For many readers, especially those who already began getting documents together for their citizenship application, the new rules felt discouraging.

"I think it’s reasonable to demand certain language levels for citizenship, but since I’ve lived in France (since 2016) the requirements have changed twice," said Kimberly in Puteaux.

"That’s what I find difficult and frustrating. It takes time for legislative changes to filter down and actually be applied. Changing the rules adds additional bureaucratic compilations to an already ridiculously complicated process!" she said.

"When you've been working hard to reach B1 for your dossier and then now B2 it pushes the whole effort back in the timeline," another reader in the capital told us.

Chasa Toliver-Léger, who recently took the B1 for the second time in December and passed said: "I'm concerned that all the hard work, time, cost and commitment was for nothing and I’ll have to start over."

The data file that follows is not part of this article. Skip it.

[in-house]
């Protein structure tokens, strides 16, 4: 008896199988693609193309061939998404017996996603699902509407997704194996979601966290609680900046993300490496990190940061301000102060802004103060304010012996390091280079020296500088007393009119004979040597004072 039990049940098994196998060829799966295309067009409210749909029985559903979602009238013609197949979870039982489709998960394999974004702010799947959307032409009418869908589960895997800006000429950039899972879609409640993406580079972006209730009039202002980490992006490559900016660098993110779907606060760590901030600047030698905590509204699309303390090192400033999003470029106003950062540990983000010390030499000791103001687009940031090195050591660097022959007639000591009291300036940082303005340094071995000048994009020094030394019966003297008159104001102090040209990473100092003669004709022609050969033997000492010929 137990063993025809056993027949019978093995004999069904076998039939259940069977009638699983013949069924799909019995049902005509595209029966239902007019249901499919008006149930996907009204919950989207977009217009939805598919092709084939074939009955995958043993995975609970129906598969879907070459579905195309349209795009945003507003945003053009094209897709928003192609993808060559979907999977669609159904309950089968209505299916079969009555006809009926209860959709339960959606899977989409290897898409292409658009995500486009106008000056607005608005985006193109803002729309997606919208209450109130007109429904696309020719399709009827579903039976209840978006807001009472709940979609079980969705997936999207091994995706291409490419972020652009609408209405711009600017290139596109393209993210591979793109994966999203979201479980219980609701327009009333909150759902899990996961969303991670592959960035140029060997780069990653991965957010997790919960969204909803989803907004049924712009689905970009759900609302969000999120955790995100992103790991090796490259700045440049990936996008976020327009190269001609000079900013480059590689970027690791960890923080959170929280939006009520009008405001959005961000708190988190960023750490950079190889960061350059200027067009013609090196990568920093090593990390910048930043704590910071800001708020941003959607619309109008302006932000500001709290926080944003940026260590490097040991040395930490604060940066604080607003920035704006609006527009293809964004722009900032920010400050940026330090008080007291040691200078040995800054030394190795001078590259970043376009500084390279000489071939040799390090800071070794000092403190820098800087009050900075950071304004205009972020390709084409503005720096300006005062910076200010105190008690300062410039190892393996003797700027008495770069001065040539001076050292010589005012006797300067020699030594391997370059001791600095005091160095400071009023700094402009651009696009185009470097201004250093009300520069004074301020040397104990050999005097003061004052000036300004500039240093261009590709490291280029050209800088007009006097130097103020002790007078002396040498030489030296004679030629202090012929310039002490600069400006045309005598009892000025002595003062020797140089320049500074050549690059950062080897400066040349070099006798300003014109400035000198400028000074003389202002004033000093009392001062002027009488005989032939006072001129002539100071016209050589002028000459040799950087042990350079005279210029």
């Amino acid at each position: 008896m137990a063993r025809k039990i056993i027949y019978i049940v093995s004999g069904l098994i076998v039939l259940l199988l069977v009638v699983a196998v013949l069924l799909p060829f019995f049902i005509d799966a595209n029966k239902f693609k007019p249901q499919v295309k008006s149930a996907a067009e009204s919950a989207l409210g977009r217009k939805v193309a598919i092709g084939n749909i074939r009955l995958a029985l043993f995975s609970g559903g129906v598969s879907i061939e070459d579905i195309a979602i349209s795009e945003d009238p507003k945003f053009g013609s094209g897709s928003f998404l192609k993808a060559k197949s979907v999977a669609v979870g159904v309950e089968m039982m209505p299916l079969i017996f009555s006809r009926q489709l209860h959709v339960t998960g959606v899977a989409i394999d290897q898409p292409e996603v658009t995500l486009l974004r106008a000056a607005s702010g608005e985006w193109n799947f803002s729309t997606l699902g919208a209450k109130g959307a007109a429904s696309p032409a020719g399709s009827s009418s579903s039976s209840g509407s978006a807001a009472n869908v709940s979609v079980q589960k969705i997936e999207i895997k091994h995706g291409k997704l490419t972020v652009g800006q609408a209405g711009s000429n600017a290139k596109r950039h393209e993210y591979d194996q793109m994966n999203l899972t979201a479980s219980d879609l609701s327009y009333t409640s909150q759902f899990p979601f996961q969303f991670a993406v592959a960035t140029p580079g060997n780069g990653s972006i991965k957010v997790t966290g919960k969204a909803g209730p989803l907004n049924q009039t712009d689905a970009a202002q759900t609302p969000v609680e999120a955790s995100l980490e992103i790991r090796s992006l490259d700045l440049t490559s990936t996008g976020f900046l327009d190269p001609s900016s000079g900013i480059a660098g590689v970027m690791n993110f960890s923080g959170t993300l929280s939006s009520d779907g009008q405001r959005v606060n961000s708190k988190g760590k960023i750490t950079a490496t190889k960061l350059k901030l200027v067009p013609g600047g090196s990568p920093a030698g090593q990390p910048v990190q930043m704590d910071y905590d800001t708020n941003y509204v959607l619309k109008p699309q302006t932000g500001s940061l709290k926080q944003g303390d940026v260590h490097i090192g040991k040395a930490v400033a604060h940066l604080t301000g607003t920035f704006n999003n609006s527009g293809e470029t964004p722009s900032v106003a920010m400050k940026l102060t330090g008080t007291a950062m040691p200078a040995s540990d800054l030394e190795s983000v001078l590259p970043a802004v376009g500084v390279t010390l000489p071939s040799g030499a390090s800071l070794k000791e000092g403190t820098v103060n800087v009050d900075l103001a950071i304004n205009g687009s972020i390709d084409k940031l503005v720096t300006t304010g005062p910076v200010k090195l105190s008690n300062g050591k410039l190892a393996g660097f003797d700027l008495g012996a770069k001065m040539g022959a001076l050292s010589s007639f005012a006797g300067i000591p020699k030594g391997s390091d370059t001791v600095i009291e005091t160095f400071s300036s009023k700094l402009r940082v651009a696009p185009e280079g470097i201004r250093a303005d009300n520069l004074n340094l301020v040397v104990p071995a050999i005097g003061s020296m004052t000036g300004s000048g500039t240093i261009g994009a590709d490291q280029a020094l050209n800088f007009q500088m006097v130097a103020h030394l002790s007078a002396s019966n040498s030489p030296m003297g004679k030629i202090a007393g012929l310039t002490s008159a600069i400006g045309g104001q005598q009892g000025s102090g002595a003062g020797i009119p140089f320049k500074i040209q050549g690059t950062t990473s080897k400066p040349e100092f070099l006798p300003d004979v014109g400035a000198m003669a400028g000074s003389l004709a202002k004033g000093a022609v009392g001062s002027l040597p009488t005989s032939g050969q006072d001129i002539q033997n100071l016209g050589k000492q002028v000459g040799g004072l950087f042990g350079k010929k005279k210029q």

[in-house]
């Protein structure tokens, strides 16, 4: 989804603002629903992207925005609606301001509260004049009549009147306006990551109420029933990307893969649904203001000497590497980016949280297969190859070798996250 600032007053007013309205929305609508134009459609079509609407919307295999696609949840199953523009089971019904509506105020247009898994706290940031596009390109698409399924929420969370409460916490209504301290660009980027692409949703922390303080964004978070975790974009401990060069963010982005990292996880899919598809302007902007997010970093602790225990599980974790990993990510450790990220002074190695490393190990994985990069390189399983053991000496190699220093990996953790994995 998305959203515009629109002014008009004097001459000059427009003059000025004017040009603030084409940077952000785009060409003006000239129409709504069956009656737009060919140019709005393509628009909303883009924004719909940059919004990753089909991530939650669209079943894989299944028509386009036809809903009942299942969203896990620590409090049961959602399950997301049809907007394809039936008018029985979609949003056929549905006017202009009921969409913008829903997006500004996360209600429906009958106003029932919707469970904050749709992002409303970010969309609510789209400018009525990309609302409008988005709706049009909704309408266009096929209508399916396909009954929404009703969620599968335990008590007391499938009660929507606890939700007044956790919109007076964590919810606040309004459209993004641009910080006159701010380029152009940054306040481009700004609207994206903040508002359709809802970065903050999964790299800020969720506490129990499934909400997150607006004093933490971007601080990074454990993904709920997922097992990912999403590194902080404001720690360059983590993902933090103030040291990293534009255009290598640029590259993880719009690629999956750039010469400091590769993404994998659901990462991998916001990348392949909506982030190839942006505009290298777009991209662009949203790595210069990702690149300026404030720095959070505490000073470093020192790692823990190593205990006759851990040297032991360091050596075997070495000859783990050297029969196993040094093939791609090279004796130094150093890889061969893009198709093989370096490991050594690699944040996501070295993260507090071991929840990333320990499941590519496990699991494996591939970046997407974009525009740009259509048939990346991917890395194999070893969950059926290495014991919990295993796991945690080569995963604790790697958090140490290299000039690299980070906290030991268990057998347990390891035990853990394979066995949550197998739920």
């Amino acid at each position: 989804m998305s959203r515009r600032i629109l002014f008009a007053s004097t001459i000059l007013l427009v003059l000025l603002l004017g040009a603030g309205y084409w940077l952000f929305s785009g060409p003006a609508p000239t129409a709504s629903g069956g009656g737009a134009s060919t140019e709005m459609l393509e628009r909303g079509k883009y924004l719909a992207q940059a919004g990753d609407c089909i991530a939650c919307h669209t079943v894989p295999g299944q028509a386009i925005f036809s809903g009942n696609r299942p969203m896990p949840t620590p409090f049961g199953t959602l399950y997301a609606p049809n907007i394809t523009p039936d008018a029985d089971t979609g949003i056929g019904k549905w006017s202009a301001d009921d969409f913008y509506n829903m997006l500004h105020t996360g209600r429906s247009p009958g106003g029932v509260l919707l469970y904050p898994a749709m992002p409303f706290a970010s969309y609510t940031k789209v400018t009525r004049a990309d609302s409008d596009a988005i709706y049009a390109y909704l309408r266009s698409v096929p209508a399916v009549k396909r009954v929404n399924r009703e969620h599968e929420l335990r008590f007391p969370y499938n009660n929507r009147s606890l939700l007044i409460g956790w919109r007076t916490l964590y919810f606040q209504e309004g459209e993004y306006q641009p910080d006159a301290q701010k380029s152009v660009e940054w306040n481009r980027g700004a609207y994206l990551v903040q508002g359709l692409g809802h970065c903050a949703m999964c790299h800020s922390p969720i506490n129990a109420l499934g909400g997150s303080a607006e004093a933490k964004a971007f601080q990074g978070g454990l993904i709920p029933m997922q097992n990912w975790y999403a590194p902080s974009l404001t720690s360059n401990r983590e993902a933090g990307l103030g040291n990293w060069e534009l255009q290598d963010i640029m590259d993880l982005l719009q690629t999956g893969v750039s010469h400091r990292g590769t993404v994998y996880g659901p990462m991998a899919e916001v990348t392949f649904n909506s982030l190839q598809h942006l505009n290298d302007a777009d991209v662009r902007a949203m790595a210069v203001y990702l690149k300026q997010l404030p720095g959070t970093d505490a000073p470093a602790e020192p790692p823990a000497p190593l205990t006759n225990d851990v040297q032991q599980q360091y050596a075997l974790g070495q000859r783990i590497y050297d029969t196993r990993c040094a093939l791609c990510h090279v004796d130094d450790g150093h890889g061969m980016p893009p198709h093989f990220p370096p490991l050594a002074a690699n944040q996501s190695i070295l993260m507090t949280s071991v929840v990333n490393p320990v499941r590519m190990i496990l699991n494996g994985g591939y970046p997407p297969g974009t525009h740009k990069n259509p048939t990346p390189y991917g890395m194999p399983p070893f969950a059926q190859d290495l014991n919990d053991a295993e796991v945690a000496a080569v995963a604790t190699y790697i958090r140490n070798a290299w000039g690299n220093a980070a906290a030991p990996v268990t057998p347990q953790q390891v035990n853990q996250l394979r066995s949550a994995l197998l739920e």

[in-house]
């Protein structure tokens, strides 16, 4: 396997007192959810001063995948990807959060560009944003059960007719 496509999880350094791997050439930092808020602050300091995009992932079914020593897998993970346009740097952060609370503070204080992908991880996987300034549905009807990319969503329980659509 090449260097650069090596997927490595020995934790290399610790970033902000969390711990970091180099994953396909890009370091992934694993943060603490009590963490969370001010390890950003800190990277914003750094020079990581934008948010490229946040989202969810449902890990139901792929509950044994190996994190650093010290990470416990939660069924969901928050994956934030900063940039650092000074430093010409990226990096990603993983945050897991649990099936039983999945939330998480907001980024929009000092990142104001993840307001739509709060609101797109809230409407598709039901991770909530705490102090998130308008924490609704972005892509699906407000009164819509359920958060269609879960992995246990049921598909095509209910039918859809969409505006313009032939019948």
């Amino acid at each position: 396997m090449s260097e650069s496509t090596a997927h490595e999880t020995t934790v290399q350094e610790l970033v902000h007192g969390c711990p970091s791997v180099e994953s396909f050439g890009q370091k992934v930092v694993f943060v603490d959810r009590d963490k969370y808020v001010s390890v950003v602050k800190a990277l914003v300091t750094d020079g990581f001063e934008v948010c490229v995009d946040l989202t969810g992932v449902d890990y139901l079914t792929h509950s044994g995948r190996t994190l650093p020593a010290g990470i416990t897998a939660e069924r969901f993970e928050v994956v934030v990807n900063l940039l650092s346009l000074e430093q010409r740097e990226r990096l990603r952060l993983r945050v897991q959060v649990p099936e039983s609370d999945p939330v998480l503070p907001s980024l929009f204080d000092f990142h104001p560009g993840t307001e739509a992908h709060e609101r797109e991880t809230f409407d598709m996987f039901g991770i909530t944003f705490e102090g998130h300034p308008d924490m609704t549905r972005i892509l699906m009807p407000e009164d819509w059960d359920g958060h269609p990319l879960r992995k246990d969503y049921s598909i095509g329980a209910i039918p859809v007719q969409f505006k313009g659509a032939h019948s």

READ MORE: How much do French language tests cost and where can I take them?

"B2 is extremely difficult for citizenship," a reader, Alberto, responded. 

Jane in Paris agreed: "B1 French is a level where you can get on with your daily life, have conversations and gradually keep on building up your knowledge of French. B2 level, under test conditions, is a huge leap, especially in the written expression parts".

Older people 

One respondent, Jim Lockard, in Rhône-Alpes pointed out that the new requirements will be especially hard on older people.

Although some older people are exempt from the language test requirements for residency cards, a previous exemption for over 65s applying for citizenship was scrapped in 2020.